Re-emergence as an Inspirational Heroine

Jane was popular in her own lifetime, leaving a weeping and emotional crowd at her death despite her own dignified composure, but perhaps less so once Mary gained power and any association with the supposed traitor could result in accusations of treason for her friends and supporters, too. There are no reliable contemporary images of Jane; those once thought to depict her have now been identified as Katherine Parr. Only one – the “Streatham Portrait” – seems likely to be genuine. Dressed in a style fashionable in the 1550s, the subject of the painting holds a small prayer-book in her hand: a symbol of Jane’s protestant faith and learning? It appears that the memory of Jane’s short reign faded into obscurity, until scholars noticed that her personality conveniently matched nineteenth-century expectations of the ideal young woman: chaste, religious, and respectful of her superiors.

When we picture Jane Grey, many of us think of images created in the nineteenth century, as part of an historiographical trend depicting Jane as a romantic heroine. In the most famous, showing her execution scene, Jane is fumbling for the block wearing a pure white dress, perhaps symbolising her innocence. Jane’s dedication to her religion and her studies captured the hearts of early nineteenth-century historians, who portrayed her as gentle, pious and humble; they “could not select a more perfect example” of what were considered female virtues. Jane’s ancestry (surprisingly, through her father’s line, not her mother’s Tudor blood) was praised.

In 1822 Francis Laird criticised “Mary’s avaricious and ungenerous conduct towards Lady Jane”, ignoring the difficult situation Mary had found herself in and the pressure that was placed on her to remove a potential threat to her throne. It seems impossible to reassess the character of Jane without also reassessing Mary, because in the popular narrative created in the 1800s the two are presented as adversaries: they were rivals for the throne, so Jane’s saintly persona had to be matched with the devilish image of “Bloody Mary” which had already been dominant since the seventeenth century.

Problems with the Stereotype

But Jane was not always as obedient and passive as has been supposed. Having tolerated her parents’ harsh regime as long as she could remember, it seems that upon leaving home, Jane gained the confidence to take control of her own life, despite still being only a teenager.

Far from being manipulated by the powerful Duke of Northumberland, Jane made a real effort to stand up for herself. When she was first proclaimed queen, surrounded by a crowd of uncaring councillors, she protested immediately: “The crown is not my right, and pleaseth me not. The Lady Mary is the rightful heir.” Later, at the Tower, she refused to let the Marquess of Winchester try placing the crown on her head. Next, Jane’s newfound stubbornness turned on Guilford, as Alison Weir describes:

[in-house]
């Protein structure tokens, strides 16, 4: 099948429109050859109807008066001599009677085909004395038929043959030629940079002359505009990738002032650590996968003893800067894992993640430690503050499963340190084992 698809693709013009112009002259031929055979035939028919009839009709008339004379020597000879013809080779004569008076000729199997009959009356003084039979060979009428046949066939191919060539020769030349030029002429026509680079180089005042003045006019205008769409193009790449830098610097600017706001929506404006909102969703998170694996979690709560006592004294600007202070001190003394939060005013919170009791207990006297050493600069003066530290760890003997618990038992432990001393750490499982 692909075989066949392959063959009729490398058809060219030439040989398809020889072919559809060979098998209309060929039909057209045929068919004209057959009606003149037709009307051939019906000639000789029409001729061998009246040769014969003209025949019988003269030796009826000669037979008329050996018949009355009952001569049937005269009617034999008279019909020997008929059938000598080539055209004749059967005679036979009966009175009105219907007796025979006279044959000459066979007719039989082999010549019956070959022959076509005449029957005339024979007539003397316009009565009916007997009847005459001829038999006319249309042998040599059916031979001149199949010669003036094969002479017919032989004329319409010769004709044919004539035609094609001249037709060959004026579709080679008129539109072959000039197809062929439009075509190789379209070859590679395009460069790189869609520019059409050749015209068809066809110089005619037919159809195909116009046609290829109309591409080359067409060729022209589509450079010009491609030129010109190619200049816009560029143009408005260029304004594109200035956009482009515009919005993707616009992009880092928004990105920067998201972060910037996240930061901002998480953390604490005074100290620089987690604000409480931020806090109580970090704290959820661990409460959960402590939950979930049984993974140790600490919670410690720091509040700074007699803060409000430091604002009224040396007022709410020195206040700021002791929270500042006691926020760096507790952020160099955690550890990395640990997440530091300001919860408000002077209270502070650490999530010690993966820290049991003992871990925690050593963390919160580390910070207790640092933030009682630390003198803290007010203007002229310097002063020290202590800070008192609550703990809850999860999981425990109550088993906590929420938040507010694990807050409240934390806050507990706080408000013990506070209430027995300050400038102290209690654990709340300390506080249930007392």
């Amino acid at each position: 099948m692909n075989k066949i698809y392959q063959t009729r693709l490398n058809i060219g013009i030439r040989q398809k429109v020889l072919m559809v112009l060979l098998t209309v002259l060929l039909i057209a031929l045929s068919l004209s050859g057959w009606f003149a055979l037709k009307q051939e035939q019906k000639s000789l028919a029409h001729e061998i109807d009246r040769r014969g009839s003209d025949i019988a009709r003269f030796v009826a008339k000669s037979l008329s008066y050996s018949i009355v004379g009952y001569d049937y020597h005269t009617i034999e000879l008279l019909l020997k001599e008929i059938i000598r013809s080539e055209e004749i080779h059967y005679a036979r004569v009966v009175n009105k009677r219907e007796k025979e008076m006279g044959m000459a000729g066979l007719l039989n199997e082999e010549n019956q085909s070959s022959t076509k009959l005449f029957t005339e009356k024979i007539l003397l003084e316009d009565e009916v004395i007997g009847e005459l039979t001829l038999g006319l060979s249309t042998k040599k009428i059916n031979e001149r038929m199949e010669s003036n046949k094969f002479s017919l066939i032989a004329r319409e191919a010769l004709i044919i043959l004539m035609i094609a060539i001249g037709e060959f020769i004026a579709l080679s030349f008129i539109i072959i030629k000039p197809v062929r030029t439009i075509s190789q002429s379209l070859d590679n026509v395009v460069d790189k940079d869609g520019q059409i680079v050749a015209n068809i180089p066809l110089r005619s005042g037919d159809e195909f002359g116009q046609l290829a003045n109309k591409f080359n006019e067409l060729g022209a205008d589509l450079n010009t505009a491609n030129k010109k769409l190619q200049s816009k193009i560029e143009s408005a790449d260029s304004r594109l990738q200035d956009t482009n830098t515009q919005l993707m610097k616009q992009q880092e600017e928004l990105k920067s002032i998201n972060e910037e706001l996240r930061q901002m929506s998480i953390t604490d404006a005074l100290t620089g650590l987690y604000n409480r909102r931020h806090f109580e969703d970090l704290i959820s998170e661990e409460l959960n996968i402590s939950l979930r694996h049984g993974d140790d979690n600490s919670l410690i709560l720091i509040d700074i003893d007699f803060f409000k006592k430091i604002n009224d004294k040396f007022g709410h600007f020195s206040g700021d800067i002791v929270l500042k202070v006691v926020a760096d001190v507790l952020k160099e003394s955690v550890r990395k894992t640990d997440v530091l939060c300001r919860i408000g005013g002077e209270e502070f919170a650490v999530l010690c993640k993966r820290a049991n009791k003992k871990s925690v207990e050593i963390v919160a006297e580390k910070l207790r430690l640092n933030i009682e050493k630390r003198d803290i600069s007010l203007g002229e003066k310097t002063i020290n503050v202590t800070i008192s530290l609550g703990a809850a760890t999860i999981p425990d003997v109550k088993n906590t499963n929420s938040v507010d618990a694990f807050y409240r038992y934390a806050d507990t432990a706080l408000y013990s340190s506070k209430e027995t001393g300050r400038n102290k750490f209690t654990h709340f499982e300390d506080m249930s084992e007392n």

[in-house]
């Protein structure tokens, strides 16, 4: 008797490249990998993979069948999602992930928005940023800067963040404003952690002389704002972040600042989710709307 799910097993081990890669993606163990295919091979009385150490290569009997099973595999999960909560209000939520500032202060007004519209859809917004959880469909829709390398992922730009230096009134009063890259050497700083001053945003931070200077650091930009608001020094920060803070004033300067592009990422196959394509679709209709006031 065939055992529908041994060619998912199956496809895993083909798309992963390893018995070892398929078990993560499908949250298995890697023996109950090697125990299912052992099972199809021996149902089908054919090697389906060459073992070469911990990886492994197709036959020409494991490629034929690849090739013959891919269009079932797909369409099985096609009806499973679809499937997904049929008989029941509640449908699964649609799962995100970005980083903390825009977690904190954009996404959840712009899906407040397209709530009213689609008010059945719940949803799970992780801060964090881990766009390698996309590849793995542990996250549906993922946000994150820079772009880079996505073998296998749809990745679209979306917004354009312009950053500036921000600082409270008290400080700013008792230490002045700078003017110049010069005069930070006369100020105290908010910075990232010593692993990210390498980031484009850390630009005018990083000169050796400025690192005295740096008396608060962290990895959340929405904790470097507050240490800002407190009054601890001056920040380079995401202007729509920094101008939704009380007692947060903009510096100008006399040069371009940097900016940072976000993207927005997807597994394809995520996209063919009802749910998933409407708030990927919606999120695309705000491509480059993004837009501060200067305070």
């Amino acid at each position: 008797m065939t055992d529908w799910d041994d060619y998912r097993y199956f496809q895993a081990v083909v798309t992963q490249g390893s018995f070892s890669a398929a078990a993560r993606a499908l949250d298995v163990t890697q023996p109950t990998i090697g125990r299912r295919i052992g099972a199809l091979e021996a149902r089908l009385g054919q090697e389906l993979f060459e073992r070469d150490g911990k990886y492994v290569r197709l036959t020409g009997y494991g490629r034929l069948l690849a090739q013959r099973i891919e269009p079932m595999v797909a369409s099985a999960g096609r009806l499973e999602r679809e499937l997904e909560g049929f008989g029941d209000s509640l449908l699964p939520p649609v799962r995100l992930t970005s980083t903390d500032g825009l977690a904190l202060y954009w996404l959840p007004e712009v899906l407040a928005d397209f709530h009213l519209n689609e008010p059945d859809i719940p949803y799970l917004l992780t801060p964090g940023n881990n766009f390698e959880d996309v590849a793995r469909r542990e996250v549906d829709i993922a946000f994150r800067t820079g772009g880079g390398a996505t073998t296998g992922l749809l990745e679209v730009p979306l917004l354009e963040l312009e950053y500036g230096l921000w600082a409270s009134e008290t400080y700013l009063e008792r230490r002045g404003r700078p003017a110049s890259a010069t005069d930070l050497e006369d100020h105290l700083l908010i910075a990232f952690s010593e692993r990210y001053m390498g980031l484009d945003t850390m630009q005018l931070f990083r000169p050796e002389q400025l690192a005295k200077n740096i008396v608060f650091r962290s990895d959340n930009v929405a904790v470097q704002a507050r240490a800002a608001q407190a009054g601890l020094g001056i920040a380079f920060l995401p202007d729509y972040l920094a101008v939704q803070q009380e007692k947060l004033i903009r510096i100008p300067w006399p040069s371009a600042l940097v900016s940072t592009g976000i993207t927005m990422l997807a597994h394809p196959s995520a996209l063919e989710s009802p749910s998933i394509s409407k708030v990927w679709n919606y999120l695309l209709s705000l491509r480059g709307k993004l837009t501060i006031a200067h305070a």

Jane informed him that he would never be king consort. The crown was hers alone, and she had no right to make him king. Instead, she would create him a duke. Guilford, who had happily anticipated the pleasures of kingship, flew into a temper at this, and raged at his wife, “I will be made king by you, and by Act of Parliament!”

Making Guilford king depended on both Jane and Parliament, but Parliament was not in session at the time. Weir describes how Guilford then resorted to “bursting into tears and running off to find his mother”, who ordered him to “abstain from the bed of such an undutiful wife.” Jane sent the Earls of Arundel and Pembroke to stop Guilford and his mother from leaving the tower. “I have no need of my husband in bed, but by day his place is at my side.” said Jane. During a period in which wives were taught to be absolutely submissive to their husbands, this is a complete reversal of gender roles. Nineteenth-century historians appear to have found this so shocking that they chose to ignore it entirely.

Not only did Jane avoid obeying her childish husband, she even proved herself to be dominant over him: she was in control of where he went and what powers he was allowed to hold. As a result, Jane was also undermining the schemes of Guilford’s father Northumberland, whose quest for power centred on his son being made king. Perhaps, despite not wanting to be queen, Jane chose to make the best of a bad situation, taking the opportunity to stand up to those who tried to control her, especially the weak and selfish Guilford.


Jane’s importance did not lie in what others could make of her potential. It lay in her fiery passion for music, reading and religion, her kindness towards those who cared about her, and the strength with which she lived through her short reign on her own terms, in the face of all the odds stacked against her: her young age, her sex, and her upbringing, which had taught her to be obedient to people who wanted to use her.

Taken together, this deeper analysis of Jane’s life strongly suggests that she was neither an insignificant political pawn, nor an unrealistically saintly, humble scholar. She was a person – a teenage girl.

Written by Emily Dunn


Brigden, Susan. New Worlds, Lost Worlds: The Rule of the Tudors, 1485-1603. London: Penguin Books, 2001.

Grey, Jane. Memoirs and literary remains of Lady Jane Grey. London: H. Colburn, 1832.

Hunt, Alice. “The Monarchical Republic of Mary I.” The Historical Journal 52, No. 3 (2009): 557-572.

Laird, Francis Charles. Lady Jane Grey, and her times. London: Sherwood, Neely, and Jones, 1822.

Mathew, David. Lady Jane Grey: The Setting of the Reign. London: Eyre Methuen, 1972.

Weir, Alison. Children of England: the Heirs of Henry VIII. London: Pimlico, 1997. Accessed 10/11/15